How Does Biden’s VP Pick Affect his Candidacy?

Taylor Wong

In light of the Coronavirus pandemic, many Americans have forgotten that the 2020 Presidential Election is less than 6 months away. With Bernie Sanders dropping out of the race last month, Joe Biden has become the presumptive Democratic nominee and has begun the vetting process for a vice president. Ever since he pledged that his running mate will be a woman, several names have been floated, and multiple reports claim that he has a shortlist of about a dozen candidates. He needs a well-liked and experienced vice president to solidify his candidacy, and his choice could make or break his chances of defeating Donald Trump in November.

One of Biden’s biggest priorities is getting progressives on board with his campaign. Many have openly expressed their concerns about  Biden, citing his vote for the Iraq War and his previous opposition to Social Security, among other things. To attract the progressive vote, he could choose Elizabeth Warren, a Massachusetts Senator and former Presidential Candidate, to be his VP. In many ways, choosing Warren makes a lot of sense. She is progressive, well-known, and has a compelling personal story. However, Warren is far from a perfect candidate. She is 70 years old, and with Biden being 77, many advocate for a younger person to be selected. Additionally, she is not a person of color and would not racially diversify Biden’s ticket. Lastly, she is a somewhat controversial figure within the progressive movement, as many believe her decision not to drop out and support Bernie Sanders before Super Tuesday was fatal to his campaign. 

Another priority that Biden must address is his issues with minority voters. In the primaries, Latinx voters overwhelmingly backed Bernie Sanders, so if Biden wants to make states like Arizona and Texas competitive, he needs to increase their turnout. To do so, he could select Nevada Senator Catherine Cortez Masto. On paper, she seems like an ideal candidate; she is Latina, from a swing state, and young. The only problem is that she is not well-known nationally.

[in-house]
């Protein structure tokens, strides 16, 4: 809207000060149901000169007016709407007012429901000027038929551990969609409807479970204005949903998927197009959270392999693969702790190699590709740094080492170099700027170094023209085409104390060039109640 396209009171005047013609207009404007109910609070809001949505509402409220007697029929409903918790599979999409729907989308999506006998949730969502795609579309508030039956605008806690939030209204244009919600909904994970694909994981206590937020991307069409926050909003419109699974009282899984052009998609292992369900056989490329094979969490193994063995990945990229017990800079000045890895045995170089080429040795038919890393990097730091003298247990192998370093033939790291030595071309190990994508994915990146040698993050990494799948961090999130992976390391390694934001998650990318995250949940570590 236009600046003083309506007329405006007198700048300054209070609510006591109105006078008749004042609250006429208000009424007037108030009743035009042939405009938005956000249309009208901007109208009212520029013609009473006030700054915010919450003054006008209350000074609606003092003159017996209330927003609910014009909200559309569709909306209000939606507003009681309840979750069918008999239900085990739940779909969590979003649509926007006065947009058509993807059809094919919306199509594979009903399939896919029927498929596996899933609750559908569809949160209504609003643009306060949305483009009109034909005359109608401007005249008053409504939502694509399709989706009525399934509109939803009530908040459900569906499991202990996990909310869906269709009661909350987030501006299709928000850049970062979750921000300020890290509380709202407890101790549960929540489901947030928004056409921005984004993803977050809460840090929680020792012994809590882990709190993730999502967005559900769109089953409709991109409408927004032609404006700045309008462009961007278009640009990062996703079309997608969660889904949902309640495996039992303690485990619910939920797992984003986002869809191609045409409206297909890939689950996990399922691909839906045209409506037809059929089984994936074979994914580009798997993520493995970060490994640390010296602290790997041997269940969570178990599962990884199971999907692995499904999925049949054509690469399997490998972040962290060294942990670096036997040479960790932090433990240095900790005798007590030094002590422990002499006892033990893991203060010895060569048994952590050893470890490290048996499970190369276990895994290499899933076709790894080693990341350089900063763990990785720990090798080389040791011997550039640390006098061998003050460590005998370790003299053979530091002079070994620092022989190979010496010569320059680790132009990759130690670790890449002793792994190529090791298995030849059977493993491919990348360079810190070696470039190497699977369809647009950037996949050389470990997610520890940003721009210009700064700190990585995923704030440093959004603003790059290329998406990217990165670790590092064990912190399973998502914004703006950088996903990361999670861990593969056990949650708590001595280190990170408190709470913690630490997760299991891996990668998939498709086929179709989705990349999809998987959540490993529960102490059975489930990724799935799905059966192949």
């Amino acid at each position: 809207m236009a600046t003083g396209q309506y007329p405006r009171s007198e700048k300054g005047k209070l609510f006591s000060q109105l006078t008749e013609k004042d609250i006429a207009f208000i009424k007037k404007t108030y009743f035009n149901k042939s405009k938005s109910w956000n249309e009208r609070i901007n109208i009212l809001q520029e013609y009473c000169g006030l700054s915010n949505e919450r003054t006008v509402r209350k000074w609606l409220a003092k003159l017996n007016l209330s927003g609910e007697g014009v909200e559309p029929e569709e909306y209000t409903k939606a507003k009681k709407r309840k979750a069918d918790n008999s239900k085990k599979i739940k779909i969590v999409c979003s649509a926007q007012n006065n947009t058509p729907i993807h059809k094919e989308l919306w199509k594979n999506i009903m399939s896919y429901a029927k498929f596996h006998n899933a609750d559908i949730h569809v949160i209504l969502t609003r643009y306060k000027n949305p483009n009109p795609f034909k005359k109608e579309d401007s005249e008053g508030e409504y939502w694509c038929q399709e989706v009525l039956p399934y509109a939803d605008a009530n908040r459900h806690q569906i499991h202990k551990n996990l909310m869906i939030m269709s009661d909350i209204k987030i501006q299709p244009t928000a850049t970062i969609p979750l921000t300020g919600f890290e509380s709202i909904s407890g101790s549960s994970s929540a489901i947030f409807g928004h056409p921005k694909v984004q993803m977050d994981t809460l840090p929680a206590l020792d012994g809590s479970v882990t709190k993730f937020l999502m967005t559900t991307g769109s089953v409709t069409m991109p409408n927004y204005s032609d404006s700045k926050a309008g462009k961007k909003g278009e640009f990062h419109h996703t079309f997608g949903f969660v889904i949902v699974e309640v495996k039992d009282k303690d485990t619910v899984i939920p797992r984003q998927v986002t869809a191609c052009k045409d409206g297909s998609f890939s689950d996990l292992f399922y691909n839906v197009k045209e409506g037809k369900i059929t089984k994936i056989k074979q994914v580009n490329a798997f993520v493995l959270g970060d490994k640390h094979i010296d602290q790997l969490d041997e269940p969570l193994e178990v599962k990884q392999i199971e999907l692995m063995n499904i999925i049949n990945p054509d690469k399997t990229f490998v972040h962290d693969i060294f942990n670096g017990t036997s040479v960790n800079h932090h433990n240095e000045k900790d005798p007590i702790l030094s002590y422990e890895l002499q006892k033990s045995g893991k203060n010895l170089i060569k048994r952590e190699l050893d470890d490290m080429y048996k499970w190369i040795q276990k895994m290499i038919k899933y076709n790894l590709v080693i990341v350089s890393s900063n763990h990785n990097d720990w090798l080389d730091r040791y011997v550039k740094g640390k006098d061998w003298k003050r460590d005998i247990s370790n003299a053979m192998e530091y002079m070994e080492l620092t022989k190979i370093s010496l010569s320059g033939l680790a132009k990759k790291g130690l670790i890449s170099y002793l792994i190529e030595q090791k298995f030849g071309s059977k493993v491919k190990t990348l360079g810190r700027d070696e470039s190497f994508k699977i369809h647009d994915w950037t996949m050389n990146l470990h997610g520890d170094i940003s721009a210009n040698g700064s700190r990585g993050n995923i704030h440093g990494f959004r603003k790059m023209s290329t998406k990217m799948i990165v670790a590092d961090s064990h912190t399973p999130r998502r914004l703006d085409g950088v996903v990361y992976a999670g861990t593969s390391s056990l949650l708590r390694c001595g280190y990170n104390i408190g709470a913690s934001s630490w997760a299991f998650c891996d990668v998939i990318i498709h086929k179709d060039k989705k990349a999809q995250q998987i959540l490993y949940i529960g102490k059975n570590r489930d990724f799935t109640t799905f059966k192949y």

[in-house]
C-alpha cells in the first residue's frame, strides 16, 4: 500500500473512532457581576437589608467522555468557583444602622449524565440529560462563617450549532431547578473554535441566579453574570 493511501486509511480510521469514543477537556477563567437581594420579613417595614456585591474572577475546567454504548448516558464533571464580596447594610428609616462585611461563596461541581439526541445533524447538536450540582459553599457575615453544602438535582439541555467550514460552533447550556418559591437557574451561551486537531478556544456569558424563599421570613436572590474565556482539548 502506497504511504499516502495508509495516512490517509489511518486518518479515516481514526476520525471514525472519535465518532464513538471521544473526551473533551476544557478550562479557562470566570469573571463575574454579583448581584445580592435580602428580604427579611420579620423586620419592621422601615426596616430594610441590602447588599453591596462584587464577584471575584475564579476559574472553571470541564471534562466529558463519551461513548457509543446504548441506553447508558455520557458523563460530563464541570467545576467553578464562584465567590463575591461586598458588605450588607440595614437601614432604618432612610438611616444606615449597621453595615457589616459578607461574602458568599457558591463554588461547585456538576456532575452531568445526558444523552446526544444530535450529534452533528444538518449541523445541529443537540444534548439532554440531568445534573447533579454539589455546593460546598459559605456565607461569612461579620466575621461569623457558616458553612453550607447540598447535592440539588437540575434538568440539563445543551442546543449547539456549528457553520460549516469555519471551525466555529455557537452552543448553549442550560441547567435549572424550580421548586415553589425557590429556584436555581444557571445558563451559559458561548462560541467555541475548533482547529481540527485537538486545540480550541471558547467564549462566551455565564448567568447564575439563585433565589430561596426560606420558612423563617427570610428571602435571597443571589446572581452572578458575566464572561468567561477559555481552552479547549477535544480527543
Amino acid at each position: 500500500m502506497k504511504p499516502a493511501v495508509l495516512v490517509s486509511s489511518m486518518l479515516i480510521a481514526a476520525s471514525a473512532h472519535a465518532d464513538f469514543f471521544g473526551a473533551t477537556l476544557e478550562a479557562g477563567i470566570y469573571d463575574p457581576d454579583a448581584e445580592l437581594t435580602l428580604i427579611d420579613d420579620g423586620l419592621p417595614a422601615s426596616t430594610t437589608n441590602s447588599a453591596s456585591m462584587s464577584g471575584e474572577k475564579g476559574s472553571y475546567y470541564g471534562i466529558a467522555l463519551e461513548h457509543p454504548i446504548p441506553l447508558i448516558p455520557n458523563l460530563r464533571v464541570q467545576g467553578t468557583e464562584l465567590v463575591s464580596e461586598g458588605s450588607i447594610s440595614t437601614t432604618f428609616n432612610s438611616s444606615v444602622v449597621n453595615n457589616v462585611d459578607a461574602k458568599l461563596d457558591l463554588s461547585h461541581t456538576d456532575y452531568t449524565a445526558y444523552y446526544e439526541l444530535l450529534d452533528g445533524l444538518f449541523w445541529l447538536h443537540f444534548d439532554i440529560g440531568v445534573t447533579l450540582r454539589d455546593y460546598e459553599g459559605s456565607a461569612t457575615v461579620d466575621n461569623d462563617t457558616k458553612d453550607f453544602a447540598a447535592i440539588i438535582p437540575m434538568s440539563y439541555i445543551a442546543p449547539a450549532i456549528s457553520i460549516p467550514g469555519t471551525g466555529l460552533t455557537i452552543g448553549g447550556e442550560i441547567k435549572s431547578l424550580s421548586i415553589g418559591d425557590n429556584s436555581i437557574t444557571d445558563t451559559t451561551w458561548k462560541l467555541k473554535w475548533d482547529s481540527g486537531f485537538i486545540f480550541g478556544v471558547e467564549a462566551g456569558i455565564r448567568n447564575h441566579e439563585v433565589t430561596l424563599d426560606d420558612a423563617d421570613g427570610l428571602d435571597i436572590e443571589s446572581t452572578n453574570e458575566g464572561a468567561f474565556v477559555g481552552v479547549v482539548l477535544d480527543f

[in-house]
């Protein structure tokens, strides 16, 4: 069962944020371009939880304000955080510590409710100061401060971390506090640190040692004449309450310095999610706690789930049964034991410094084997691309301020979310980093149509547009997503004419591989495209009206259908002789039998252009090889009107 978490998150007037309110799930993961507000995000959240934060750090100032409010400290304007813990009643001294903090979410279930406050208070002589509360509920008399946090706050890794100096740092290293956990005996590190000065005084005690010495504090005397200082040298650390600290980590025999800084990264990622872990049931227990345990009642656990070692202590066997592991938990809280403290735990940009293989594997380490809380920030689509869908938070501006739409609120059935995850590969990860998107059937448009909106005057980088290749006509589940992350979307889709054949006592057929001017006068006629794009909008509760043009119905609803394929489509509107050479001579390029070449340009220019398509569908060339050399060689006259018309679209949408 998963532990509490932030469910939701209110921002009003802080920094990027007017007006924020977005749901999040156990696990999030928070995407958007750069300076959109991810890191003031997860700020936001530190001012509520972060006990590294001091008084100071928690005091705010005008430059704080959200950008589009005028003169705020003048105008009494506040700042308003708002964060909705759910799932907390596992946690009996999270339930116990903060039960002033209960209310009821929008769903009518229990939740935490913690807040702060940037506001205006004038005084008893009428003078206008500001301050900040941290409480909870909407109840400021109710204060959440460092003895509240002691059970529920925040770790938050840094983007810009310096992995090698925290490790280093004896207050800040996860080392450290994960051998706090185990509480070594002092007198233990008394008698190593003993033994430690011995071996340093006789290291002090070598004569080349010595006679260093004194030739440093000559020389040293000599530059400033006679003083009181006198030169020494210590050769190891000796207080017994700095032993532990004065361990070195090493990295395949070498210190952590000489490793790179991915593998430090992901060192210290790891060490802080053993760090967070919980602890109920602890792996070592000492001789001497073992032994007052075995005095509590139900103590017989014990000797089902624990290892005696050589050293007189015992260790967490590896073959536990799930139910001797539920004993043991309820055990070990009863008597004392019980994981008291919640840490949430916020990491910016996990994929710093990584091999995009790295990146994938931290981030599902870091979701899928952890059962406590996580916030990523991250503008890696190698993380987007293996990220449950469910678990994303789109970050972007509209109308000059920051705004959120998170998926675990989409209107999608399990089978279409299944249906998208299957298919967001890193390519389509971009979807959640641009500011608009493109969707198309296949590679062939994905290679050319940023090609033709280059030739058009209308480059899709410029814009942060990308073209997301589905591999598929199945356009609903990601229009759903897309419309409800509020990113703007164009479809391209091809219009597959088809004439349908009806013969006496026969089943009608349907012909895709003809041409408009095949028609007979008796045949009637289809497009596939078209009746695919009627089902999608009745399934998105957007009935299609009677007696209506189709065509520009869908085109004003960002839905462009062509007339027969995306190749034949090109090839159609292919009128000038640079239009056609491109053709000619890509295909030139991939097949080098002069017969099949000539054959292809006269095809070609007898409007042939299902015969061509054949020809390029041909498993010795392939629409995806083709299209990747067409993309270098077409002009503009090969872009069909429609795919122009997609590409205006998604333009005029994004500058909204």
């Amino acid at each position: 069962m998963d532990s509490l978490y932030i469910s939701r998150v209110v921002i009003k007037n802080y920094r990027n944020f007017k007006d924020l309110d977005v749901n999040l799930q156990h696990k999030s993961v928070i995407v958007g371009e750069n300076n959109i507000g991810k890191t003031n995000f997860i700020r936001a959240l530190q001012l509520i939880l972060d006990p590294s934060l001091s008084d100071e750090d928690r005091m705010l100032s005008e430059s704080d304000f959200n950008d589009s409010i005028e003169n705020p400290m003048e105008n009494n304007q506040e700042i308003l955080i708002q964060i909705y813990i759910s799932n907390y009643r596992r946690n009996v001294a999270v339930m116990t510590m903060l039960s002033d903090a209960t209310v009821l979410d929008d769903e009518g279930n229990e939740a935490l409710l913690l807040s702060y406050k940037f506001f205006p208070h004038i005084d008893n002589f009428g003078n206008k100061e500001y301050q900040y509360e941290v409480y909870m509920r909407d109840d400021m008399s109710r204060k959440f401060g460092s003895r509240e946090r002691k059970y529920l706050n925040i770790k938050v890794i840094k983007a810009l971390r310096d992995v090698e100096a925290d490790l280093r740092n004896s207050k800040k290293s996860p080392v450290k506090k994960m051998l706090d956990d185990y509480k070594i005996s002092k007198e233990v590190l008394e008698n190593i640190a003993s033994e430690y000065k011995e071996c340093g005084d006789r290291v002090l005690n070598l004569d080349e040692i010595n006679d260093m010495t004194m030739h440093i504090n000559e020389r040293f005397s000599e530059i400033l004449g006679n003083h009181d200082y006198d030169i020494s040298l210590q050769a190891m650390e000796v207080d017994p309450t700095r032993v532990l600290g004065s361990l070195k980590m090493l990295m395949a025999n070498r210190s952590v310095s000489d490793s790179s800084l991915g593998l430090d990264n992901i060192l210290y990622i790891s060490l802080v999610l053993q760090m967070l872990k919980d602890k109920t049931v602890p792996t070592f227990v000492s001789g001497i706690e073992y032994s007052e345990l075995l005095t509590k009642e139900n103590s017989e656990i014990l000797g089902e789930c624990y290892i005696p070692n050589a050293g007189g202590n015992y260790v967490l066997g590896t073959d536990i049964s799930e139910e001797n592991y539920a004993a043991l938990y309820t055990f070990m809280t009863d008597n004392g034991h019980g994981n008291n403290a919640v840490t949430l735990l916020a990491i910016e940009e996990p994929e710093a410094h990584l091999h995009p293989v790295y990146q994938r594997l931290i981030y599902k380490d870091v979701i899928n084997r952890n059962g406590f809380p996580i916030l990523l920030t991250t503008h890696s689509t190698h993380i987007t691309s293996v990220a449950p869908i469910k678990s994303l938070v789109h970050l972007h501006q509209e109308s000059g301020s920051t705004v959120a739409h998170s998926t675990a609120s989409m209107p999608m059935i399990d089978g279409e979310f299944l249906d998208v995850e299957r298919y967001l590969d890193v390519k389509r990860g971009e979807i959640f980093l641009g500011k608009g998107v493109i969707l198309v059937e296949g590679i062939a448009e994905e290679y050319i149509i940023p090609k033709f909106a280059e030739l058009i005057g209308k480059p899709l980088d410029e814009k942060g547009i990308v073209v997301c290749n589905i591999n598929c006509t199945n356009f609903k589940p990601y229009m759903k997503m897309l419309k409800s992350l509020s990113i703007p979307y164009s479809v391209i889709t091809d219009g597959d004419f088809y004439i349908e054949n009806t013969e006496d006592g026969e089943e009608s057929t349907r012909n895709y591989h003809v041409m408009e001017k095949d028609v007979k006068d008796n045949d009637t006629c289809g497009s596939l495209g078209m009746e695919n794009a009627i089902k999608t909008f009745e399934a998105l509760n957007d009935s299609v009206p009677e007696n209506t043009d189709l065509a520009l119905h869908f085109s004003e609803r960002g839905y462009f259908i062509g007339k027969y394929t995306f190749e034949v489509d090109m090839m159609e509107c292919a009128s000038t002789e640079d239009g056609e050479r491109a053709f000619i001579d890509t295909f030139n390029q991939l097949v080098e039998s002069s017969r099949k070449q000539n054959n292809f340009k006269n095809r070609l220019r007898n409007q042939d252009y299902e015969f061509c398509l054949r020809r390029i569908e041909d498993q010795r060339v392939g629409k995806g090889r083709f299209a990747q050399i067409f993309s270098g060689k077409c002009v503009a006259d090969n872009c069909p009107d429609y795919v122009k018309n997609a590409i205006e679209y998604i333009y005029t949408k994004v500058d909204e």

Biden must also convince African Americans to turnout in large numbers. While they overwhelmingly backed him in the primaries, they failed to turn out for Hillary Clinton in 2016 the same way they turned out for Barack Obama in 2008 and 2012, so Biden could decide to nominate an African American in order to inspire a large turnout. Many believe that his current top choice is California Senator Kamala Harris. Simply put, Harris checks the most boxes of any choice; she is black (and Indian), is somewhat progressive, has experience as a Senator and Attorney General, and is well-known nationally. Biden could also pick Stacey Abrams of Georgia or Val Demmings of Florida to attempt to tilt those competitive states in his favor. 

Lastly, Biden would benefit from convincing some moderate, “Never Trump”
Republicans in competitive states to vote for him instead of voting for a third party candidate or sitting out the election entirely. He could increase his odds of doing so by choosing Minnesota Senator Amy Klobuchar, who is ideologically very similar to Biden and has a track record of winning races in a competitive state. He could also choose Michigan Governor Gretchen Whitmer, whose response to the Covid-19 outbreak in her state propelled herself into the national spotlight. Both of these picks would make logical sense, but would fail to racially diversify his ticket. 

Ultimately, Biden can go in many directions with his VP pick. It remains to be seen, though, whether his choice will be the difference-maker in what many are calling the most important election of our generation.

*Note: Since the time this article was written, Nevada Senator Catherine Cortez Masto has withdrawn her name from consideration to be Joe Biden’s vice president.